feel appreciated. He eventually copyrighted Linux under the GPL
(GNU Public License) license, which means that anyone could sell a
version of Linux, but the source code or any changes or
improvements must remain public.

This collaborative development project has produced a
particularly stable and reliable computer operating system. Unlike
proprietary software vendors, such as Microsoft, who reveal only
the binaries – machine language versions of executable programs –
OSS (open-source software) like Linux allows users to see the
source code, enabling them to repair flaws and customize the
program. In the case of OSS, with so many people scrutinizing the
code, bugs are located, fixes are created, and features are allowed
to evolve much more rapidly. This feature is known as “massive,
independent peer review”, reminiscent of academia and scientific
fields.

“We offer a price performance benefit and millions more
programmers than Microsoft users can only dream about, but the
benefit of the model is not only the price,” says Bob Young,
President and Chief Executive Officer of Red Hat Software
Incorporated, one of several companies which offer free Linux
downloads. Young says that anytime a corporation has an application
that requires a fair amount of engineering, access to the binary is
not enough. “If there are some inconsistencies in how the
application interfaces against the operating system, they have no
way of fixing it because they have bought a car with the hood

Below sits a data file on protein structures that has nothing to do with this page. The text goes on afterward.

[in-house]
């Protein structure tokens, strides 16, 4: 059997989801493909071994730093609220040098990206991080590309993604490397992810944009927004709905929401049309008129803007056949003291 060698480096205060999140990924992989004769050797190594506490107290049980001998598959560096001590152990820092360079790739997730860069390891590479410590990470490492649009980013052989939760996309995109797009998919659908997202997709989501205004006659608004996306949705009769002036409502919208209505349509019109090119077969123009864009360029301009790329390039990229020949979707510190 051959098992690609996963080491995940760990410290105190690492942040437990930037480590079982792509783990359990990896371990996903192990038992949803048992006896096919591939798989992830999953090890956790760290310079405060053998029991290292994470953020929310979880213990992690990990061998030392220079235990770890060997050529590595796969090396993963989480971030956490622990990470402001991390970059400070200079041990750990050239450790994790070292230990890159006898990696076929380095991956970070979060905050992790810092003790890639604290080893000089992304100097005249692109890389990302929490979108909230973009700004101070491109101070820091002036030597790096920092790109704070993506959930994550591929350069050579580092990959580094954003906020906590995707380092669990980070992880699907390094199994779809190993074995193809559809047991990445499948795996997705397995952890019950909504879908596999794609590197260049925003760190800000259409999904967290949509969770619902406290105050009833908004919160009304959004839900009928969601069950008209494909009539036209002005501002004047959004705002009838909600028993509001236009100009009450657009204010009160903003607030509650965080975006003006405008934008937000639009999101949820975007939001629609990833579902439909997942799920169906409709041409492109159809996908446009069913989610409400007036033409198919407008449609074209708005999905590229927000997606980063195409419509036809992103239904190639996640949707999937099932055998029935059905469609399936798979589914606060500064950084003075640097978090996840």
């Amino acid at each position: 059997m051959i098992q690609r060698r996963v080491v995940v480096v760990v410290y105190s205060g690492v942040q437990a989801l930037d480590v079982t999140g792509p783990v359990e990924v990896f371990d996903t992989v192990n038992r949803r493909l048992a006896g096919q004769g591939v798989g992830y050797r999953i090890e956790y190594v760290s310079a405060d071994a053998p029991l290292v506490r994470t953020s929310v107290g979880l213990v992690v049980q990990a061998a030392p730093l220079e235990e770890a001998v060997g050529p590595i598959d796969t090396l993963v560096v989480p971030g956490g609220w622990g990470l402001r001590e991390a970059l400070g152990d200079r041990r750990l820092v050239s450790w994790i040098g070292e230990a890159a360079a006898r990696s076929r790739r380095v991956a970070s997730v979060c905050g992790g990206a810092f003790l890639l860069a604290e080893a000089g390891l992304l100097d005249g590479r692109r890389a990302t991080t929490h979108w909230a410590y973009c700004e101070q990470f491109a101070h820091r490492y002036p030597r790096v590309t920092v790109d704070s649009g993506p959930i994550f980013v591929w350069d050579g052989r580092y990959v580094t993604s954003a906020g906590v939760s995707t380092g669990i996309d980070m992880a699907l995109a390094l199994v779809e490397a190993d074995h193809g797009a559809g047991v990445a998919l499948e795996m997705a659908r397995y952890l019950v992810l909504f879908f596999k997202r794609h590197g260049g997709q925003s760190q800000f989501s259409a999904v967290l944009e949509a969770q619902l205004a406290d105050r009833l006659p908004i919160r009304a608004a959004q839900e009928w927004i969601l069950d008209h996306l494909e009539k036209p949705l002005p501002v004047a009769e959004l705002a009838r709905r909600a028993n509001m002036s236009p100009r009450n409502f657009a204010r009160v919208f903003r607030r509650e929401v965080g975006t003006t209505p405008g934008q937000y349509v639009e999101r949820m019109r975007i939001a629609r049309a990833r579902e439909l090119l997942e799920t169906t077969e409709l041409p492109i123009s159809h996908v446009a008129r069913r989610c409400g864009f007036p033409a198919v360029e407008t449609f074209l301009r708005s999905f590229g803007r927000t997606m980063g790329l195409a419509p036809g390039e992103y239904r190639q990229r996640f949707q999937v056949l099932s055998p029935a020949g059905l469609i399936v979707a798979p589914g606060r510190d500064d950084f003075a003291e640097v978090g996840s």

welded shut.”

Linux is now running everywhere from 3Com’s hand held PalmPilot
personal digital assistant computer, to the Los Alamos National
Laboratories, which used 68 Compaq Digital Equipment Alpha
microprocessors to build a Linux-based super cluster computer that
cost only $150,000 United States dollars, yet in benchmarks
performed more than 19 billion operations per second. Linux even
went Hollywood when it handled all the special effects renderings
for the movie, “Titanic”.

Linux is being used at Boeing, Sony Development Corporation,
Mercedes Benz, Southwestern Bell, NASA, the Federal Bureau of
Investigation, Cisco Systems, and many other organizations. Oracle,
Informix, Netscape, Sybase, Inprise Corporations, Computer
Associates, Corel, and many other organizations have announced that
they are all porting or have ported server products to Linux.

Linux is an incredibly robust, extremely usable computer
operating system. It is incredibly cheap, secure, and very